President Clinton and Chinese President Jiang Zemin, in a summit heavy on symbolism, are looking to achieve some substance, too.

Although Clinton administration officials have publicly sought to hold down expectations for dramatic agreements, the United States is pressing China to take more measures to halt the spread of missile technology and nuclear, chemical and biological weapons - from the Indian subcontinent to the Korean Peninsula. It's part of a "constructive strategic partnership" the two leaders say they want."China will either be part of the problem or part of the solution," Clinton said this week, laying the ground for the Saturday summit.

For Jiang's part, he said China under his leadership will work more closely with the United States despite deep differences over human rights, illustrated with a roundup of dissidents at the outset of Clinton's visit. Clinton aides said the president would press the matter in his Saturday summit.

Clinton, in his meeting with Jiang, was expected to urge Chinese authorities to release political prisoners.

The president also will urge China to talk directly with Tibet's exiled spiritual leader, the Dalai Lama, on autonomy for the region.

China, on the other hand, sees Taiwan's future as its No. 1 priority, and Jiang will urge Clinton to reiterate that the United States doesn't want to see an independent Taipei government.

Putting aside differences, the two presidents will focus on how the United States and China can work together to ensure stability in a region rocked by nuclear tests from India and Pakistan and an Asian financial crisis. For decades, Beijing helped Islamabad's nuclear program, but in just the past couple years has agreed to stop, including halting delivery of missiles to Pakistan. China also has halted cooperation with Iran.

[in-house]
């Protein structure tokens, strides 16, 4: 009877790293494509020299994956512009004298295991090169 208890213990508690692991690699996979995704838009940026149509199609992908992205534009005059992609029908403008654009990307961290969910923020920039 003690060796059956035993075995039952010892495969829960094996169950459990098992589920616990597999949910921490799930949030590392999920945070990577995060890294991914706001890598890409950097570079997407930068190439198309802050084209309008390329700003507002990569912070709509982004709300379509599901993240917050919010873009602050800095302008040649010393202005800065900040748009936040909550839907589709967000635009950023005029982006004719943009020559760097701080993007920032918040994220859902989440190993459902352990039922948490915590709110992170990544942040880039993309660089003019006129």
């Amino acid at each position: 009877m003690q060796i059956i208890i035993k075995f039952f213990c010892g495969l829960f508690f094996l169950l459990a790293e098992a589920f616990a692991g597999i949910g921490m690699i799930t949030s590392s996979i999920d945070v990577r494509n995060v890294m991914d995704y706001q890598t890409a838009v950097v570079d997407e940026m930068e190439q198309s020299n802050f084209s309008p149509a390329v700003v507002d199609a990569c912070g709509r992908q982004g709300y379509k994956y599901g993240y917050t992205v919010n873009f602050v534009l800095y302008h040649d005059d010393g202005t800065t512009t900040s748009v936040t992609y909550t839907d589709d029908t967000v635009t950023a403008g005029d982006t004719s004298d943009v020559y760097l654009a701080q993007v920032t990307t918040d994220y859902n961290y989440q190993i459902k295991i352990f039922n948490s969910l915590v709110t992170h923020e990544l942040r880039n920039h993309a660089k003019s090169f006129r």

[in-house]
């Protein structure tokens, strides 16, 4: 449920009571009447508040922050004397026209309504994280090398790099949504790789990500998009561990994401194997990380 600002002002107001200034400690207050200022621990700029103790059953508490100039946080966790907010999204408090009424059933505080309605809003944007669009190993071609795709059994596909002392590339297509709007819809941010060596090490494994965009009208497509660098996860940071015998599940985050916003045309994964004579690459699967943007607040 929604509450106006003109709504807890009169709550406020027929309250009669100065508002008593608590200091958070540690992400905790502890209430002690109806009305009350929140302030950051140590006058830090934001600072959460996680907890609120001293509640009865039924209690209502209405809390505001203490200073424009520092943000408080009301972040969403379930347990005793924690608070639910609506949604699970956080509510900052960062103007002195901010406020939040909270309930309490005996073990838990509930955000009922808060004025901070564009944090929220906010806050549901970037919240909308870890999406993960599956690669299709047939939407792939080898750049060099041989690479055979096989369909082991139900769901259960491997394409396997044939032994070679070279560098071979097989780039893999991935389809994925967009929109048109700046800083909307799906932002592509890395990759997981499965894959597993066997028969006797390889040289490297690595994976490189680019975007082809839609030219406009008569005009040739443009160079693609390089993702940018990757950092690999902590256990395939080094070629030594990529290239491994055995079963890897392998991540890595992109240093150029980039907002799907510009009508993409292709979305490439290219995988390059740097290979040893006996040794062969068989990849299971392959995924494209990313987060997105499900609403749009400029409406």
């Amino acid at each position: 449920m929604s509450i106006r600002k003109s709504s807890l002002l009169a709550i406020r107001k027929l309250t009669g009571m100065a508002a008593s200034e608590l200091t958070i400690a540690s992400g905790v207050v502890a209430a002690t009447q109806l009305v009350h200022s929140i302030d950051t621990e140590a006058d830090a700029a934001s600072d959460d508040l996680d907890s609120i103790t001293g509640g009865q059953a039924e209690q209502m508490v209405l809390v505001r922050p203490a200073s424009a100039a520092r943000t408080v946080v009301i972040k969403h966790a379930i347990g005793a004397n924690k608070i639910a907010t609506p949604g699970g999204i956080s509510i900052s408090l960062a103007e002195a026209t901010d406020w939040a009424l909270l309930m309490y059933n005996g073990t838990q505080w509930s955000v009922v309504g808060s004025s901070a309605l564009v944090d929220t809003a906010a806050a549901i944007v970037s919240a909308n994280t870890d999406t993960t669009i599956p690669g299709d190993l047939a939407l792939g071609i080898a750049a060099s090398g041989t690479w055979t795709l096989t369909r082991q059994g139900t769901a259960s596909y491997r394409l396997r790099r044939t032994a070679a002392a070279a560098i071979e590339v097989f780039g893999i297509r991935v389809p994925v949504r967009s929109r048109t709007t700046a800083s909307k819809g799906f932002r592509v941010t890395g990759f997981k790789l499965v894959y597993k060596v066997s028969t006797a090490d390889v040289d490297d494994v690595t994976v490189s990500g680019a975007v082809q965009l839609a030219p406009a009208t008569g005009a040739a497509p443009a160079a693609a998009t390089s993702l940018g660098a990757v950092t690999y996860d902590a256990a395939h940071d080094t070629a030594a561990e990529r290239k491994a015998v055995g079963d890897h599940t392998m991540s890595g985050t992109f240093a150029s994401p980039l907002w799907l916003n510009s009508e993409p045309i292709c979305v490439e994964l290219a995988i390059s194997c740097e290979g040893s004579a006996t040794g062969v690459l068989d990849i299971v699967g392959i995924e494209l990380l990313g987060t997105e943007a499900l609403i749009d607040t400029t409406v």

Now, the Clinton administration wants China to stop exporting all missile-related technology and know-how to Pakistan and Iran as well by agreeing to adhere to all aspects of the Missile Technology Control regime.

Improved Chinese export controls on chemical and biological materials to prevent their use as weapons also are on the agenda.

Negotiations continued through the eleventh hour, said Stanley Roth, assistant secretary of state for the region.

"The whole agenda is aimed at strategic cooperation," Roth said.

As an example, Clinton and Jiang will discuss pushing harder for successful four-party peace talks among North and South Korea, China and the United States, Roth said. China played a key role in getting North Korea to freeze its nuclear weapons program in 1994.

China, one of five declared nuclear powers, has 13 nuclear-tipped missiles aimed at U.S. cities and has been discussing detargeting them as a goodwill gesture, too. Beijing wants the U.S. government to pledge that it would never be the first to use nuclear weapons, however, and Berger reiterated Friday that the Clinton administration would not make such a promise.

On other issues, the two presidents will likely agree to step up U.S. training of Chinese judges and lawyers and establish ways to reduce environmental pollution in China. Agreement also is likely on cooperative approaches to health issues.